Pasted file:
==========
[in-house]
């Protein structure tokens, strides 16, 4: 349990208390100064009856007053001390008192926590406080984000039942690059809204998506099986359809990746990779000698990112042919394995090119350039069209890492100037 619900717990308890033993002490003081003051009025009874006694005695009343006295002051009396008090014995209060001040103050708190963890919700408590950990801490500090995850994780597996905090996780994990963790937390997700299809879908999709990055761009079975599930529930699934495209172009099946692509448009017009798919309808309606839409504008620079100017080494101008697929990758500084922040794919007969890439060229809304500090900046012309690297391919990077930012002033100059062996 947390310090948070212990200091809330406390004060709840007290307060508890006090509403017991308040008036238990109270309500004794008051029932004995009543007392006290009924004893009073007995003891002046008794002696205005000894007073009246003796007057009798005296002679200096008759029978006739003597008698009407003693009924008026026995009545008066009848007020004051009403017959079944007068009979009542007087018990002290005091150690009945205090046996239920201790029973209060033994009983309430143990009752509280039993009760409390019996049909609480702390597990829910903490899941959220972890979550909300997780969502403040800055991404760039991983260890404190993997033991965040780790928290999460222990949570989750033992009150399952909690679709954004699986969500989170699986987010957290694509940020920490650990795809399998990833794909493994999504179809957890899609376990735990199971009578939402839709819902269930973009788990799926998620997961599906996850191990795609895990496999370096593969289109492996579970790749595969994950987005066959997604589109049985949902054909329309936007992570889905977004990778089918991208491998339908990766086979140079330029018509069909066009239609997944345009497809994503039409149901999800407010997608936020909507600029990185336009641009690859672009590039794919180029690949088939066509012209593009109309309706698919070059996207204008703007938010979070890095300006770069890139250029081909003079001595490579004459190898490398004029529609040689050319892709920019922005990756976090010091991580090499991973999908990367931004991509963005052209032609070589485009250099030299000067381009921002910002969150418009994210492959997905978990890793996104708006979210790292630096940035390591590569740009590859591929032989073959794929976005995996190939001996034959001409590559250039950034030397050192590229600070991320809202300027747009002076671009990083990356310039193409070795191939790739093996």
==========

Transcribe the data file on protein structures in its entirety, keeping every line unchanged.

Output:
[in-house]
């Protein structure tokens, strides 16, 4: 349990208390100064009856007053001390008192926590406080984000039942690059809204998506099986359809990746990779000698990112042919394995090119350039069209890492100037 619900717990308890033993002490003081003051009025009874006694005695009343006295002051009396008090014995209060001040103050708190963890919700408590950990801490500090995850994780597996905090996780994990963790937390997700299809879908999709990055761009079975599930529930699934495209172009099946692509448009017009798919309808309606839409504008620079100017080494101008697929990758500084922040794919007969890439060229809304500090900046012309690297391919990077930012002033100059062996 947390310090948070212990200091809330406390004060709840007290307060508890006090509403017991308040008036238990109270309500004794008051029932004995009543007392006290009924004893009073007995003891002046008794002696205005000894007073009246003796007057009798005296002679200096008759029978006739003597008698009407003693009924008026026995009545008066009848007020004051009403017959079944007068009979009542007087018990002290005091150690009945205090046996239920201790029973209060033994009983309430143990009752509280039993009760409390019996049909609480702390597990829910903490899941959220972890979550909300997780969502403040800055991404760039991983260890404190993997033991965040780790928290999460222990949570989750033992009150399952909690679709954004699986969500989170699986987010957290694509940020920490650990795809399998990833794909493994999504179809957890899609376990735990199971009578939402839709819902269930973009788990799926998620997961599906996850191990795609895990496999370096593969289109492996579970790749595969994950987005066959997604589109049985949902054909329309936007992570889905977004990778089918991208491998339908990766086979140079330029018509069909066009239609997944345009497809994503039409149901999800407010997608936020909507600029990185336009641009690859672009590039794919180029690949088939066509012209593009109309309706698919070059996207204008703007938010979070890095300006770069890139250029081909003079001595490579004459190898490398004029529609040689050319892709920019922005990756976090010091991580090499991973999908990367931004991509963005052209032609070589485009250099030299000067381009921002910002969150418009994210492959997905978990890793996104708006979210790292630096940035390591590569740009590859591929032989073959794929976005995996190939001996034959001409590559250039950034030397050192590229600070991320809202300027747009002076671009990083990356310039193409070795191939790739093996």